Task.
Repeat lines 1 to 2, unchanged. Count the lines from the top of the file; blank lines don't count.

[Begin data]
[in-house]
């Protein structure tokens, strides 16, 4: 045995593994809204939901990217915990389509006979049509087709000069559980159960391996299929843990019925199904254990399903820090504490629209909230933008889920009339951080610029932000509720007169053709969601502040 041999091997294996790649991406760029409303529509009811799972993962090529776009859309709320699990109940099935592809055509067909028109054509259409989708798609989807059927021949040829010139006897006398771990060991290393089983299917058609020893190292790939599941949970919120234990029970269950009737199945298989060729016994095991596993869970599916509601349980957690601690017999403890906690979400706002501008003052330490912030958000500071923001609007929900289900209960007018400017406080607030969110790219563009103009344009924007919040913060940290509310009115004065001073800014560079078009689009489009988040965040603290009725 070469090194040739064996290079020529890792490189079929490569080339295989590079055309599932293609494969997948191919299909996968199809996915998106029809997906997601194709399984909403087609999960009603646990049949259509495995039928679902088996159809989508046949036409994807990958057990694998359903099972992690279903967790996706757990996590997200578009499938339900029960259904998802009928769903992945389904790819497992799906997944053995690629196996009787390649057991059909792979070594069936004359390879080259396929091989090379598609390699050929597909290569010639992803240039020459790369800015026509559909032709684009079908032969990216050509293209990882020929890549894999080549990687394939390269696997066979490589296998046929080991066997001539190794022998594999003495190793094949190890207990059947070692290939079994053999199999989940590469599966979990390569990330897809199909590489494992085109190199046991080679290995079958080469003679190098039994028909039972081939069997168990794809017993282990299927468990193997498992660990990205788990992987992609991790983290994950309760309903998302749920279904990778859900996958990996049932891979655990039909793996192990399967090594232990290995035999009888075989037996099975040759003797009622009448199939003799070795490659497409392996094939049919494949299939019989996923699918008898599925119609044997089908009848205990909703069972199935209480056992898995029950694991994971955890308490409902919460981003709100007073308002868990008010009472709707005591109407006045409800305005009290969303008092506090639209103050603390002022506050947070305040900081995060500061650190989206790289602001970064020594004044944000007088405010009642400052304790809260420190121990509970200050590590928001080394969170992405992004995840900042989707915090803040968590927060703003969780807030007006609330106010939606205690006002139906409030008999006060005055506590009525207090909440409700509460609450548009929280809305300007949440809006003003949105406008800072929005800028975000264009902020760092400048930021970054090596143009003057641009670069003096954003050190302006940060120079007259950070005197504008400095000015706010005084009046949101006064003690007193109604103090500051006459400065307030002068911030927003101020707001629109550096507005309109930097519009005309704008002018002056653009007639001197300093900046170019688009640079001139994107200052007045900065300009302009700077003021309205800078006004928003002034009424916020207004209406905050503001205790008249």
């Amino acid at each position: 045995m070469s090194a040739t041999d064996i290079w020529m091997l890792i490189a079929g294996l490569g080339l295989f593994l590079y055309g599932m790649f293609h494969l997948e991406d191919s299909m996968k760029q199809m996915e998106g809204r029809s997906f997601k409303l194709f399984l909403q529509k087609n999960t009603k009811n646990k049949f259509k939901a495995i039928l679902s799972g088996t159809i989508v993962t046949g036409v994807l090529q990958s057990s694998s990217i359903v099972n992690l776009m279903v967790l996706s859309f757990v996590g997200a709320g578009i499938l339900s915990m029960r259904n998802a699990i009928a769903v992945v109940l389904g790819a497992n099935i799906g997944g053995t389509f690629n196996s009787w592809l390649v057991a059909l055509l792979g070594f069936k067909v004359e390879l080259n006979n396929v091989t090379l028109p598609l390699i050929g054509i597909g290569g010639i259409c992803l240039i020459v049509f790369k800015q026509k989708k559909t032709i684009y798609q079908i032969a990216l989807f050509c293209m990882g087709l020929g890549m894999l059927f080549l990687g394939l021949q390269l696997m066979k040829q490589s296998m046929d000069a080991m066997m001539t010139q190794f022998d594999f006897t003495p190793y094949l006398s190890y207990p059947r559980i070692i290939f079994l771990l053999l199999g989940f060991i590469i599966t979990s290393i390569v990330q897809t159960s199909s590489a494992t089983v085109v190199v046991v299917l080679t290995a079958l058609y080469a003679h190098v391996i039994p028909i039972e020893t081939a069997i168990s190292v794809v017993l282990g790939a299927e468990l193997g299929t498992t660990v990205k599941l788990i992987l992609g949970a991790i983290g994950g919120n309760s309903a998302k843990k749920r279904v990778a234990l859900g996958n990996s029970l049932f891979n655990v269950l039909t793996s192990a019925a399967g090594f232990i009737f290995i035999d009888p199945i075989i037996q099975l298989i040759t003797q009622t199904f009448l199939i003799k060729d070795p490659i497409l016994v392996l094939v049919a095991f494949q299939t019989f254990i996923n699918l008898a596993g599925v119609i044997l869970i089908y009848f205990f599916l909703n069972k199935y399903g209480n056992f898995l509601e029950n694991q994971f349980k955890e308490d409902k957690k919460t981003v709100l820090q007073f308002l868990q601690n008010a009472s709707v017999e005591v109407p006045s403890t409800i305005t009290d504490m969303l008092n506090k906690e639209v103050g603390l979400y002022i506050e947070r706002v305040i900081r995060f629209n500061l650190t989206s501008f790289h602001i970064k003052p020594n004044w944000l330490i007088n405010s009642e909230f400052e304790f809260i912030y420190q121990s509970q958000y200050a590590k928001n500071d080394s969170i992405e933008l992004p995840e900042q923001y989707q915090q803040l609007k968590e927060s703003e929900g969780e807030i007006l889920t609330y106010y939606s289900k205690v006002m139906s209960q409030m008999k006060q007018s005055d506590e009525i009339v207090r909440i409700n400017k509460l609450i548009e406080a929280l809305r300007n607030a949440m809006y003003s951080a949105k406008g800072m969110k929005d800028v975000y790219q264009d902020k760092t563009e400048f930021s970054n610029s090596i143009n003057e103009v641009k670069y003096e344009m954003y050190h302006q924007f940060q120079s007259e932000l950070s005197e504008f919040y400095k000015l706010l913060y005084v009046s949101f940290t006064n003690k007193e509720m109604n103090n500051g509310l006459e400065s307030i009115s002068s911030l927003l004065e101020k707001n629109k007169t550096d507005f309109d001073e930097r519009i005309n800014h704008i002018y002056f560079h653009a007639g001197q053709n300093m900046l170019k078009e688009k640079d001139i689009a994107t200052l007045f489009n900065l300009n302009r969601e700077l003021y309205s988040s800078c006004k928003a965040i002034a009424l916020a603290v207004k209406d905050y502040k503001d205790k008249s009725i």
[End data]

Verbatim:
[in-house]
């Protein structure tokens, strides 16, 4: 045995593994809204939901990217915990389509006979049509087709000069559980159960391996299929843990019925199904254990399903820090504490629209909230933008889920009339951080610029932000509720007169053709969601502040 041999091997294996790649991406760029409303529509009811799972993962090529776009859309709320699990109940099935592809055509067909028109054509259409989708798609989807059927021949040829010139006897006398771990060991290393089983299917058609020893190292790939599941949970919120234990029970269950009737199945298989060729016994095991596993869970599916509601349980957690601690017999403890906690979400706002501008003052330490912030958000500071923001609007929900289900209960007018400017406080607030969110790219563009103009344009924007919040913060940290509310009115004065001073800014560079078009689009489009988040965040603290009725 070469090194040739064996290079020529890792490189079929490569080339295989590079055309599932293609494969997948191919299909996968199809996915998106029809997906997601194709399984909403087609999960009603646990049949259509495995039928679902088996159809989508046949036409994807990958057990694998359903099972992690279903967790996706757990996590997200578009499938339900029960259904998802009928769903992945389904790819497992799906997944053995690629196996009787390649057991059909792979070594069936004359390879080259396929091989090379598609390699050929597909290569010639992803240039020459790369800015026509559909032709684009079908032969990216050509293209990882020929890549894999080549990687394939390269696997066979490589296998046929080991066997001539190794022998594999003495190793094949190890207990059947070692290939079994053999199999989940590469599966979990390569990330897809199909590489494992085109190199046991080679290995079958080469003679190098039994028909039972081939069997168990794809017993282990299927468990193997498992660990990205788990992987992609991790983290994950309760309903998302749920279904990778859900996958990996049932891979655990039909793996192990399967090594232990290995035999009888075989037996099975040759003797009622009448199939003799070795490659497409392996094939049919494949299939019989996923699918008898599925119609044997089908009848205990909703069972199935209480056992898995029950694991994971955890308490409902919460981003709100007073308002868990008010009472709707005591109407006045409800305005009290969303008092506090639209103050603390002022506050947070305040900081995060500061650190989206790289602001970064020594004044944000007088405010009642400052304790809260420190121990509970200050590590928001080394969170992405992004995840900042989707915090803040968590927060703003969780807030007006609330106010939606205690006002139906409030008999006060005055506590009525207090909440409700509460609450548009929280809305300007949440809006003003949105406008800072929005800028975000264009902020760092400048930021970054090596143009003057641009670069003096954003050190302006940060120079007259950070005197504008400095000015706010005084009046949101006064003690007193109604103090500051006459400065307030002068911030927003101020707001629109550096507005309109930097519009005309704008002018002056653009007639001197300093900046170019688009640079001139994107200052007045900065300009302009700077003021309205800078006004928003002034009424916020207004209406905050503001205790008249």